Quirky case is probably familiar to anyone with an interest in case systems. We could, however, considered similar lexically caused quirks for other things than case!
Consider some nouns that trigger exceptional voice marking on some, or even all vers? Maybe they cannot be direct objects, so whenever they are objects, they force some detransitivizing voice and some kind of oblique marking.
Some adjectives as complements, or maybe some nouns as verbs or objects, might cause unusual behaviours with regards to tense, aspect or mood. Maybe some noun as subject (or as object) always triggers some irrealis mood regardless of the reality of the VP and of the subject.
Some Semitic languages have some numbers mark opposite gender agreement. We could consider, though, verbs or adjectives that mismatch gender. Coming up with a historical reason for these might be interesting.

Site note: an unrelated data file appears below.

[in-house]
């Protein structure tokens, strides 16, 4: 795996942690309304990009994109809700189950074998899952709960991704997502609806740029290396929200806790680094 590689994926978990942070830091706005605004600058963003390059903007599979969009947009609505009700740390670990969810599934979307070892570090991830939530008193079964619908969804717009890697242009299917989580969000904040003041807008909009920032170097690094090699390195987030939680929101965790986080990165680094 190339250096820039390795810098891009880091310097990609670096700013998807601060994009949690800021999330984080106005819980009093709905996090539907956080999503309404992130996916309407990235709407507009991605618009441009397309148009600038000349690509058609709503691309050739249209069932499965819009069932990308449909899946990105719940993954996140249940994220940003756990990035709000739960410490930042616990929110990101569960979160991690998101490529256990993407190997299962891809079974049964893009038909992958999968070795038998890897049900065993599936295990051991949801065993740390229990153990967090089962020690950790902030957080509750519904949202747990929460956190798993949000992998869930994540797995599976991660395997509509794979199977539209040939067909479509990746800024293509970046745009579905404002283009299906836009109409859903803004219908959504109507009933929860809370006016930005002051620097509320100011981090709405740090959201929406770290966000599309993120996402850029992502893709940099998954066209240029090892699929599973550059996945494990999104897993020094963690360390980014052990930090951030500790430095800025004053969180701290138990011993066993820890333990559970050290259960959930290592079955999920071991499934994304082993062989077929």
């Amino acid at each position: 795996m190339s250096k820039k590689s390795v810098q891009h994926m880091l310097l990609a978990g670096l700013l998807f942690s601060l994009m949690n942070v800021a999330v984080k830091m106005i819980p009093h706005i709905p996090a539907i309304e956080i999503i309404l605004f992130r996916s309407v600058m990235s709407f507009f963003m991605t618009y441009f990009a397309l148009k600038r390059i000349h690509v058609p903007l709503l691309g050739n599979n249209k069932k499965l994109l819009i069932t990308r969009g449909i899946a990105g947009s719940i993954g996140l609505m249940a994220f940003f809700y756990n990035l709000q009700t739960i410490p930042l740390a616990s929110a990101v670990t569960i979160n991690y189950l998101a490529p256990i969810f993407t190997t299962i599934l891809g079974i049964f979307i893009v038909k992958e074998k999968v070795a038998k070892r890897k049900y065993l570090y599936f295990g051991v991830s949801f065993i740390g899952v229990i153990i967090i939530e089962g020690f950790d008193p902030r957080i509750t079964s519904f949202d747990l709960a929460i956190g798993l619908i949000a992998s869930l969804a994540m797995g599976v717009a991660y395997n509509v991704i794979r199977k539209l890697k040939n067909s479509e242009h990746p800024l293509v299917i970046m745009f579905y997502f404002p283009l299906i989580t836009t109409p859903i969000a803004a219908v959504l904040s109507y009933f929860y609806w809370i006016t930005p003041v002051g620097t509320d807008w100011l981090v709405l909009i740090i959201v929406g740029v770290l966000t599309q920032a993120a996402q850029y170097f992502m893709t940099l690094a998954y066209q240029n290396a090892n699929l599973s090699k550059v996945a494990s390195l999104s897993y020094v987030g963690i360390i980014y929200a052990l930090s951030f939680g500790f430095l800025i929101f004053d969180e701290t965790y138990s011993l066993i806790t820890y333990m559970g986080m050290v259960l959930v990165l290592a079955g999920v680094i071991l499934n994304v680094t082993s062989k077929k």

Quirky Adjective/Adverb Things
One could imagine certain nouns or verbs forcing comparatives or superlatives, or vice versa, some nouns or verbs blocking comparatives and superlatives (but making superlative or comparative meanings mandatory).
Some adjectives or verbs or adpositions could imaginably also require some noun in some relation to it to mark number exceptionally. Alternatively, some verb could break the number congruence if verbs have that in the language.
I guess by now the reader should be able to come up with some ideas for this as well, analogously to the ideas given above.